Hyderabadi special Food

All things nice and Hyderabadi

Authentic flavours Shahnoor Jehan   | Photo Credit: Sanjay Borra

Shahnoor Jehan is the person to dial-in when her children’s friends feel like eating anything Indian, exotic and specifically Hyderabadi. They however, know they have to think beyond biryani. Their specific requests for dishes used to cheer the lady and the prospect of roasting spices, making elaborate preparations with onions and nuts would make her look forward to such requests.

Having cooked for several parties of friends and family on request, Shahnoor’s children have finally managed to make the shy lady agree to open her kitchen to cater for party orders. Though never trained professionally, Shahnoor, a BA graduate, always had her unique ways around the kitchen. She reminisces on her learning from her mother Faiq Jehan. Shahnoor’s inspiration is her grandmother late Muzaffar Unissa Begum and she is proud that she has managed to inherit her grandmother’s cooking techniques which has prominent influence of early Mukalla (erstwhile Yemen) cuisine to it and “it dates back to my times at our old home — Shah Manzil (present Raj Bhavan), then belonging to the late Shahzore Jung, my great-grandfather. After my marriage I also picked up some unique recipes from my mother-in-law Shaheda Begum’s kitchen,” she adds.

In her house in Banjara Hills, Shahnoor, who is also known as Noora to her friends, insists that her food will do the talking. “I really don’t know what to talk about my food. I have been cooking and serving people and never thought of it as anything special,” she smiles.

All things nice and Hyderabadi

She makes quick retreats into the kitchen to check on the food being prepared for the evening to announce the formal inauguration of Khassa — her catering service. At the dinner that served strictly non-vegetaran food, she welcomed guests with freshly squeezed star fruit juice, followed by fish salad, shami kebab, mutton shikampur. For the main course there was haleem, tamate ka kut, mutton dalcha, mutton roast, dum ka murg, kuzi. The guest for the evening was Indira Devi Dhanrajgir, Hyderabad-based art patron and food connoisseur.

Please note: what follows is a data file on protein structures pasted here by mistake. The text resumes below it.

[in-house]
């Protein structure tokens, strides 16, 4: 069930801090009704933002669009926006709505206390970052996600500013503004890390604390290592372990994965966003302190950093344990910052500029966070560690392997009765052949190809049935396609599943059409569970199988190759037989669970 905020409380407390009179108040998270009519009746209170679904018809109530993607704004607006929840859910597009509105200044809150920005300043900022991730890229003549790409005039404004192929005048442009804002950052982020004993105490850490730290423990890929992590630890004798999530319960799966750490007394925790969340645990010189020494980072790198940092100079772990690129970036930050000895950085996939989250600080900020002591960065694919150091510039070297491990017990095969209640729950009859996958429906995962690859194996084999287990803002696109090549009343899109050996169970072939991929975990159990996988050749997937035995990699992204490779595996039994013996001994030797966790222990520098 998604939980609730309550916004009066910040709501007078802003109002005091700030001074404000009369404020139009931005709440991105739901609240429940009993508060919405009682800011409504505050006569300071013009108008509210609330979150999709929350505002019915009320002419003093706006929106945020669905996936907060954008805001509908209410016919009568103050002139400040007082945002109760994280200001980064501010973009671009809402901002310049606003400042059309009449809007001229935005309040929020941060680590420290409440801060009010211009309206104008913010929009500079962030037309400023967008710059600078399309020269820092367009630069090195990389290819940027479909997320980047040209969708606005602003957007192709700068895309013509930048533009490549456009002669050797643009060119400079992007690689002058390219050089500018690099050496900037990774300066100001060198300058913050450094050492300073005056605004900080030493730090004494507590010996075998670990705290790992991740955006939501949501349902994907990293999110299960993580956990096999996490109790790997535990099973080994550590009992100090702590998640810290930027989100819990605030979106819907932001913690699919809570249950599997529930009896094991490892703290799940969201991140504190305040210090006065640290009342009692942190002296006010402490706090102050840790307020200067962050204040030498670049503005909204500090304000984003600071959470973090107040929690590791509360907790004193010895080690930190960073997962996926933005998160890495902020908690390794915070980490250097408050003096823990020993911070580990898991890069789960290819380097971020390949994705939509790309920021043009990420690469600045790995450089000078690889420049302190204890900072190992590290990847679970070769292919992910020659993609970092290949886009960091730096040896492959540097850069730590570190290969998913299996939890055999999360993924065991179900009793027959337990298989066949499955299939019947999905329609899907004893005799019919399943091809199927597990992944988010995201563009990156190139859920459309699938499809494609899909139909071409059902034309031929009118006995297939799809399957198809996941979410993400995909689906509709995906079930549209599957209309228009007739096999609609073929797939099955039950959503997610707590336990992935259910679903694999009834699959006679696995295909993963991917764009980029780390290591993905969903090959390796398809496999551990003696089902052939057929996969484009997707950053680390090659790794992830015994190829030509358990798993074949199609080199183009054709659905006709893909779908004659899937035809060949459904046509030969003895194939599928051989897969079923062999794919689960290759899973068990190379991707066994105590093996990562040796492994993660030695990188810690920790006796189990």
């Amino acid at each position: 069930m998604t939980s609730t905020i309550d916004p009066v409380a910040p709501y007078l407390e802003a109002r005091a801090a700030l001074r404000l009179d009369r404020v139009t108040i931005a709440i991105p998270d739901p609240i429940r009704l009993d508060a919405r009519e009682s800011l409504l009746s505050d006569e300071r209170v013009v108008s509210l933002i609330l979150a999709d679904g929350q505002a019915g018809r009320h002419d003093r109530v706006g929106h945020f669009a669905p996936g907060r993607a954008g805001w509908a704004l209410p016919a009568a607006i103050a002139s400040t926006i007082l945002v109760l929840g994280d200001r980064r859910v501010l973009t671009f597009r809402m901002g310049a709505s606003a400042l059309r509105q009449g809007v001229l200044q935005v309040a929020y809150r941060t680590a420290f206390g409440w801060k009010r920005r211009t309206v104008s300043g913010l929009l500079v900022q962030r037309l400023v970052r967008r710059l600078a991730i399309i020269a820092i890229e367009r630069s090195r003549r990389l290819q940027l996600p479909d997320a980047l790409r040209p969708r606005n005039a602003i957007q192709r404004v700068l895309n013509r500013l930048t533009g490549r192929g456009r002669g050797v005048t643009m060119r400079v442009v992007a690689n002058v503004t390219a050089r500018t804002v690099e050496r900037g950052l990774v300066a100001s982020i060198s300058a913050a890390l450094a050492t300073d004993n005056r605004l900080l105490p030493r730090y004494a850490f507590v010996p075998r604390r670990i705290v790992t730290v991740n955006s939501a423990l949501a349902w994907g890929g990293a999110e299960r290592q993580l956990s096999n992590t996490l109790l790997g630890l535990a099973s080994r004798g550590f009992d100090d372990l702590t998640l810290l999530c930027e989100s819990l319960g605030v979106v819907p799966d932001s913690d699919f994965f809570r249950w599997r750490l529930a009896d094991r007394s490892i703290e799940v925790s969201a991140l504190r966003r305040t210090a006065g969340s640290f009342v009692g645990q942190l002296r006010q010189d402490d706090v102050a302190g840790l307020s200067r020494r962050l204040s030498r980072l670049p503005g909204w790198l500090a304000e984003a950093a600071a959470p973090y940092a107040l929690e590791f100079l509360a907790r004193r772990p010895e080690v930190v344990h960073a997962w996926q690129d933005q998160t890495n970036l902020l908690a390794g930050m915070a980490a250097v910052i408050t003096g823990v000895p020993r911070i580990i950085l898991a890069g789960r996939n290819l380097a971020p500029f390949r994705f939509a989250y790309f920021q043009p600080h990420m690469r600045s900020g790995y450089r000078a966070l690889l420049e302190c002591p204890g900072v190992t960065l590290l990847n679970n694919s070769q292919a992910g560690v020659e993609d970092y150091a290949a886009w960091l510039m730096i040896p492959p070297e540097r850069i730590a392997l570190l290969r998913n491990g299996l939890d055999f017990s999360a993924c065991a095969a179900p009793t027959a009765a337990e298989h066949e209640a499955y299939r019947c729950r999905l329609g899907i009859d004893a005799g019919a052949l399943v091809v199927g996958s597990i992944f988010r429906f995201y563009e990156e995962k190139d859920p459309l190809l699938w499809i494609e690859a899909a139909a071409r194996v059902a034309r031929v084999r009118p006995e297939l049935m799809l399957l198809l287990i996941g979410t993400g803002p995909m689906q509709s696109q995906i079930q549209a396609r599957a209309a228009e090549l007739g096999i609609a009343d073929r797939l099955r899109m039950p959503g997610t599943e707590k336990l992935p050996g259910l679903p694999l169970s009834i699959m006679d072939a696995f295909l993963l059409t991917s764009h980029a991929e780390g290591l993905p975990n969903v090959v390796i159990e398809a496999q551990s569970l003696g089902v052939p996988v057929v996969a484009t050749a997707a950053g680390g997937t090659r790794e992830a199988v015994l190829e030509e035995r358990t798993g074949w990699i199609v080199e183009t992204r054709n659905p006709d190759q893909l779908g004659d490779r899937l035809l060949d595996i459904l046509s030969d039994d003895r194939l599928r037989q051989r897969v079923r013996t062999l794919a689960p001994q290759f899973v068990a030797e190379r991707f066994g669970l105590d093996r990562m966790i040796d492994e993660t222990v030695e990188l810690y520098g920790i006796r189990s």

Sohrab Mirza, Shahnoor’s son, adds that his mother always looked forward to them bringing friends home. Their favourite being the dum ka murg and mutton roast. As they grew up, friendly requests translated into small catering orders from friends and relatives at the behest of daughter Nimrah Mirza who was quick to identify the unique talent her mother had for traditional Hyderabadi cuisine.

Discussing Khassa, Shahnoor adds, “People who love my food describe it as a hidden treasure of authentic Hyderabadi cuisine. Dum ki rann, chicken warmi, chicken roast are not so often discussed. Hyderabadi cuisine has become synonymous with biryani. My venture aims to serve diners looking for authentic, wholesome food. Khassa, in old Hyderabadi, means ‘cooked food’ and I want to carry forward the legacy of my royal ancestry in Persia,” she says.

In an effort to bring to life many traditional recipes from her ancestral kitchen, Shahnoor insists that rather than reinventing, her food cooked in authentic Hyderabadi style keeps the original flavours intact. So relies on the use of nuts, fresh spices and fresh ingredients for her cooking.

Khassa’s menu boasts of dishes like kuzi, shikampur, rann ghosht and haleem made with her mother-in-law’s secret recipe. Most of Shahnoor’s signature items are a recreation of 100-year old recipes. Her menu also includes kairi ka dopayaza, fish salad, there is badam ka khund, sheer khorma and qubani ka meetha.

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Instagram: @khassabyshahnoor

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Printable version | Feb 19, 2021 6:40:48 AM | https://www.thehindu.com/life-and-style/food/shahnoor-jehan-khassa/article29909425.ece

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